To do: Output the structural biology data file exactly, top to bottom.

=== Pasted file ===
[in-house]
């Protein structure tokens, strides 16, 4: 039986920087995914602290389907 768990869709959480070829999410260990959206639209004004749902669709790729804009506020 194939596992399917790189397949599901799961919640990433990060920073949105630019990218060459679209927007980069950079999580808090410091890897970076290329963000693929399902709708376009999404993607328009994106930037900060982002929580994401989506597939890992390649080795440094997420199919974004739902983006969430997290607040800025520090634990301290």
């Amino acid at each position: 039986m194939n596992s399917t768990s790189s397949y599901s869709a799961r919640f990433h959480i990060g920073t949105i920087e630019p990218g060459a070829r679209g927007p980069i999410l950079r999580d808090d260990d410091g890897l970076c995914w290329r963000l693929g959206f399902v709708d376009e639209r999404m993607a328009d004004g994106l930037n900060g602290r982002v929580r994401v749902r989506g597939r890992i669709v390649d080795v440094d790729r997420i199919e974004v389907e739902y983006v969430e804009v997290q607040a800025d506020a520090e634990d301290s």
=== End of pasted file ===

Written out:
[in-house]
């Protein structure tokens, strides 16, 4: 039986920087995914602290389907 768990869709959480070829999410260990959206639209004004749902669709790729804009506020 194939596992399917790189397949599901799961919640990433990060920073949105630019990218060459679209927007980069950079999580808090410091890897970076290329963000693929399902709708376009999404993607328009994106930037900060982002929580994401989506597939890992390649080795440094997420199919974004739902983006969430997290607040800025520090634990301290």
């Amino acid at each position: 039986m194939n596992s399917t768990s790189s397949y599901s869709a799961r919640f990433h959480i990060g920073t949105i920087e630019p990218g060459a070829r679209g927007p980069i999410l950079r999580d808090d260990d410091g890897l970076c995914w290329r963000l693929g959206f399902v709708d376009e639209r999404m993607a328009d004004g994106l930037n900060g602290r982002v929580r994401v749902r989506g597939r890992i669709v390649d080795v440094d790729r997420i199919e974004v389907e739902y983006v969430e804009v997290q607040a800025d506020a520090e634990d301290s």